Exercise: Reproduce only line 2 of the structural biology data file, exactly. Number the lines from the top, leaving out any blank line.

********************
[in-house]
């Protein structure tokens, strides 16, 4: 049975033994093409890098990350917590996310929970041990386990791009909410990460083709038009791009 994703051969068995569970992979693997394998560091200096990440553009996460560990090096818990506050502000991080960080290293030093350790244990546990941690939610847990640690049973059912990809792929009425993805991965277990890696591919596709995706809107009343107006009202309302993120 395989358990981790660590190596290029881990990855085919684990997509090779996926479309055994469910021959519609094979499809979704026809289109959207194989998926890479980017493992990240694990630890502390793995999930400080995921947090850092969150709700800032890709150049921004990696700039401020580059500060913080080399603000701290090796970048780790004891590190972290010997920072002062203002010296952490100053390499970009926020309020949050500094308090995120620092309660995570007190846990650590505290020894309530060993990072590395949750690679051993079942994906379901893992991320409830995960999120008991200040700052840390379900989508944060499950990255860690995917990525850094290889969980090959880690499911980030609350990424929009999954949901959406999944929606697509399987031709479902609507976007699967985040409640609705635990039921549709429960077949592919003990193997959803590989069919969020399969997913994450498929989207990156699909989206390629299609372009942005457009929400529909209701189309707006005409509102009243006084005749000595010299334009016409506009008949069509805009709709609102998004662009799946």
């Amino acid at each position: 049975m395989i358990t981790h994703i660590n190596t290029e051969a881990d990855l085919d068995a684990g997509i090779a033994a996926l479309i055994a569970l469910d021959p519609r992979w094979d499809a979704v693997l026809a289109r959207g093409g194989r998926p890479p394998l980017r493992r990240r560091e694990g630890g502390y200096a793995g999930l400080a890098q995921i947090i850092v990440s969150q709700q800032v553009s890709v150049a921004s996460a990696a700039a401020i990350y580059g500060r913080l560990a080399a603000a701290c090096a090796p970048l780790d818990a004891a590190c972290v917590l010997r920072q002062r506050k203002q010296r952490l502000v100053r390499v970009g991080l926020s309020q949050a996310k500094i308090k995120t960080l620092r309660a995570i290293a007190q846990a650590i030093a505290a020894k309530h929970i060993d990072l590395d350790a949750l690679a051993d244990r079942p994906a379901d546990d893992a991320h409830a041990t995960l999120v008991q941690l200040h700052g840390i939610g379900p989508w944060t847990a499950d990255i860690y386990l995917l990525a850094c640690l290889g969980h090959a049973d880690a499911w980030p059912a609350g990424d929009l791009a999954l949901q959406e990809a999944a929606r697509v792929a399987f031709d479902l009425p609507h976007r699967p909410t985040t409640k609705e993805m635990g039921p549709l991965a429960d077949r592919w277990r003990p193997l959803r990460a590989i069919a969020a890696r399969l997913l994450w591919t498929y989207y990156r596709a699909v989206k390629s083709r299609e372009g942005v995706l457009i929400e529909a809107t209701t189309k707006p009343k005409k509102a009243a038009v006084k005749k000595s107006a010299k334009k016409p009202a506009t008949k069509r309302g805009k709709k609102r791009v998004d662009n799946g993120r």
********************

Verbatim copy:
């Protein structure tokens, strides 16, 4: 049975033994093409890098990350917590996310929970041990386990791009909410990460083709038009791009 994703051969068995569970992979693997394998560091200096990440553009996460560990090096818990506050502000991080960080290293030093350790244990546990941690939610847990640690049973059912990809792929009425993805991965277990890696591919596709995706809107009343107006009202309302993120 395989358990981790660590190596290029881990990855085919684990997509090779996926479309055994469910021959519609094979499809979704026809289109959207194989998926890479980017493992990240694990630890502390793995999930400080995921947090850092969150709700800032890709150049921004990696700039401020580059500060913080080399603000701290090796970048780790004891590190972290010997920072002062203002010296952490100053390499970009926020309020949050500094308090995120620092309660995570007190846990650590505290020894309530060993990072590395949750690679051993079942994906379901893992991320409830995960999120008991200040700052840390379900989508944060499950990255860690995917990525850094290889969980090959880690499911980030609350990424929009999954949901959406999944929606697509399987031709479902609507976007699967985040409640609705635990039921549709429960077949592919003990193997959803590989069919969020399969997913994450498929989207990156699909989206390629299609372009942005457009929400529909209701189309707006005409509102009243006084005749000595010299334009016409506009008949069509805009709709609102998004662009799946």